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Nuclear chaos: Finland powers up as Germany shuts down

It was a flag day for nuclear power in Europe, for better or worse.

The continent’s turmoil over the future of energy policy was in full display on Sunday as Europe’s largest nuclear power plant came online in 2018. Finland After several hours GermanyThe continent’s largest economy has officially closed its last nuclear reactor.

The juxtaposition stands out as the Russian invasion of Ukraine is forcing European countries to fundamentally rethink their energy markets.

Oil and gas imports from Russia, once the European Union’s dominant supplier, have plummeted, with countries scrambling to find new suppliers to make up the shortfall.

Finland‘s state-of-the-art Olkiluoto 3 reactor came online on Sunday after months of operational delays.The plant itself provides almost one-seventh Finlandelectricity is needed and is expected to produce electricity “for at least the next 60 years,” operator TVO said in a statement.

Finland’s electricity network supervisor Fingrid said more than 50% of the Nordic country’s electricity is now generated by nuclear power.

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in contrast, Germany In response to the devastation of Japan’s Fukushima nuclear power plant in the March 2011 tsunami, then-Chancellor Angela Merkel made a more than decade-old pledge to phase out nuclear power entirely. I’ve been sticking to

Current Chancellor Olaf Scholz has come under pressure to reverse Merkel’s decisions. Especially as old German coal and natural gas plants have been revived to replace lost nuclear power.

Scholz agreed to delay the original December 31 shutdown date, but the Emsland, Neckarwestheim and Isar II nuclear power plants shut down completely just before midnight on Saturday.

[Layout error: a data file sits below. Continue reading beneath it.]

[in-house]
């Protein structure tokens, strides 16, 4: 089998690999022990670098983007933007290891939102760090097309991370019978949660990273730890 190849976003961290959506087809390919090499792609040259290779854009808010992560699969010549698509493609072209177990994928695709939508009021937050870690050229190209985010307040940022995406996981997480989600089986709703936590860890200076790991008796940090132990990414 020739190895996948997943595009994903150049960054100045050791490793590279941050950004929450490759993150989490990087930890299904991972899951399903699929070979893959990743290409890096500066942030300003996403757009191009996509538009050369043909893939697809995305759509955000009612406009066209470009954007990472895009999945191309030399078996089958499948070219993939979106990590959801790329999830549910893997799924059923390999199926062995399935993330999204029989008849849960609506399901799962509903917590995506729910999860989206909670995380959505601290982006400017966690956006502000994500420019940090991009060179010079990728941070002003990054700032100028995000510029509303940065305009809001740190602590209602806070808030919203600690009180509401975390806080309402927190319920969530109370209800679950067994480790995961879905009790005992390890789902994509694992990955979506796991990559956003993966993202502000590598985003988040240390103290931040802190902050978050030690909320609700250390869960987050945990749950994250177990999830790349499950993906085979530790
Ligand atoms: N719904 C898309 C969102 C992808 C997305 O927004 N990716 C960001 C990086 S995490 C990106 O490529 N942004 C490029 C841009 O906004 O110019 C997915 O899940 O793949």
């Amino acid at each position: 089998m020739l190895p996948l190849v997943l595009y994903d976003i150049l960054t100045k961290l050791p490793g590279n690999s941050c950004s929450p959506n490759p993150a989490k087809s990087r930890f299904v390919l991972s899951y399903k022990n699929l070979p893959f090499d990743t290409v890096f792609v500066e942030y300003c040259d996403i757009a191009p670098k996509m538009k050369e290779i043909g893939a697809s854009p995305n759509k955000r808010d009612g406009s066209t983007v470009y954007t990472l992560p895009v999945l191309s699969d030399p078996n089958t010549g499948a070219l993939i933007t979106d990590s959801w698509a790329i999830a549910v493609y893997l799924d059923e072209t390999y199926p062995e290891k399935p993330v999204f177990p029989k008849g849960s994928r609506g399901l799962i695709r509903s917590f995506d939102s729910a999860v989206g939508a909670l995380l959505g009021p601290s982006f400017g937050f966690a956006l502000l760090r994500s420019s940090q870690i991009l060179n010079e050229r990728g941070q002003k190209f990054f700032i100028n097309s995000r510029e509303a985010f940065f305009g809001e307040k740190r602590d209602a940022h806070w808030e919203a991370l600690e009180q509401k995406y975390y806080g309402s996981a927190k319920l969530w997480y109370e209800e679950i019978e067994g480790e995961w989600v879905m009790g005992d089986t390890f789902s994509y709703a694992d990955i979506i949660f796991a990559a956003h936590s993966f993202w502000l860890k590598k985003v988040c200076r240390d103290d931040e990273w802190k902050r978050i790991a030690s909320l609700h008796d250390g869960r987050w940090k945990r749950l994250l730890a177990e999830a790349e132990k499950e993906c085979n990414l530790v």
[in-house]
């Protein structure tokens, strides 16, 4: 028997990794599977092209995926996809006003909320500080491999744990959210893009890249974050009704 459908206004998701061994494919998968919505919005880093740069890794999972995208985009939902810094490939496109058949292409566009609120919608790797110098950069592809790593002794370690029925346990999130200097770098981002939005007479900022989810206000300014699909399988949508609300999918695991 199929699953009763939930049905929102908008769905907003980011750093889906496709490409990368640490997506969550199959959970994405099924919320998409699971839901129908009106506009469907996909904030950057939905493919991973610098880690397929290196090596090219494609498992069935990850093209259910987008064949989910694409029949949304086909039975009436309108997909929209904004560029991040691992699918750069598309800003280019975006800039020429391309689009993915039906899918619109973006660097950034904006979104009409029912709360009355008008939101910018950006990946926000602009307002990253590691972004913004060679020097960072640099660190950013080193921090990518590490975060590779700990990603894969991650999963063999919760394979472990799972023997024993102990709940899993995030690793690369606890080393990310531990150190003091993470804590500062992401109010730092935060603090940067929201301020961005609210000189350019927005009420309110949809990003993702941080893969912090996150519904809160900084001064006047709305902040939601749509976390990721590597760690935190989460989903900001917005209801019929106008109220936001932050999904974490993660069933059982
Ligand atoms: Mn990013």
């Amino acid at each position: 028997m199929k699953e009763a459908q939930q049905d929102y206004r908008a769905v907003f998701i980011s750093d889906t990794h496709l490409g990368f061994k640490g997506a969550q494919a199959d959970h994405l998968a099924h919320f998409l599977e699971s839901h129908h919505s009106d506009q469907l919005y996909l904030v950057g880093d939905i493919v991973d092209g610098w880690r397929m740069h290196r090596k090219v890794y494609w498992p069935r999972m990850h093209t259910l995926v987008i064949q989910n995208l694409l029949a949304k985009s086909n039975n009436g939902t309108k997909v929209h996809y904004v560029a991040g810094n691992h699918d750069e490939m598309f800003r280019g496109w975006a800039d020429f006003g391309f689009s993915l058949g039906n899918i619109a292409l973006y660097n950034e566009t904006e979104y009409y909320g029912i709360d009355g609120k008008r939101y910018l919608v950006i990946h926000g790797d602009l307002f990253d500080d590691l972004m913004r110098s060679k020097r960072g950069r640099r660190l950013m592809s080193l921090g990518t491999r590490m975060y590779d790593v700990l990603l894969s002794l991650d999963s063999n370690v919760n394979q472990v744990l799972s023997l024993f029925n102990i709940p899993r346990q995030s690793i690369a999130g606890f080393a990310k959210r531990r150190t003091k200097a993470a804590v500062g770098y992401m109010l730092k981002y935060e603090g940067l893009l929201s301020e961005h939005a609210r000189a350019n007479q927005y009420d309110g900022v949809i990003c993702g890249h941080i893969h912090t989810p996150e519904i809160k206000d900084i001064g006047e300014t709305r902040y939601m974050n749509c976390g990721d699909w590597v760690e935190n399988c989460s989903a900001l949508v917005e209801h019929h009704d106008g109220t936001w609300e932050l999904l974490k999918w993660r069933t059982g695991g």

The Anti-Nuclear Reactor held celebrations outside the now-closed plant and in Berlin, the Associated Press reported.

But many say the policy is misplaced at a time of great supply uncertainty, and the question of what to do with the nuclear waste that has accumulated at German factories over the past 60 years is still unclear. said.

Bavarian state chancellor Markus Söder, head of the conservative Christian Social Union party, is considering petitioning Berlin for the right to reopen and operate the Isar II plant at the state level. said.

“While many countries in the world are expanding even nuclear power generation, Germany Soder told reporters on Sunday. “We need energy in all its forms.

German business groups say the decision to phase out nuclear power could drive up costs and hurt competitiveness, but the German economy is far less dependent on nuclear power than France and other countries such as France. . Finland.

only about 5% Germanyof domestic electricity demand is supplied by nuclear power.

• Part of this article is based on news agency reports. Nuclear chaos: Finland powers up as Germany shuts down

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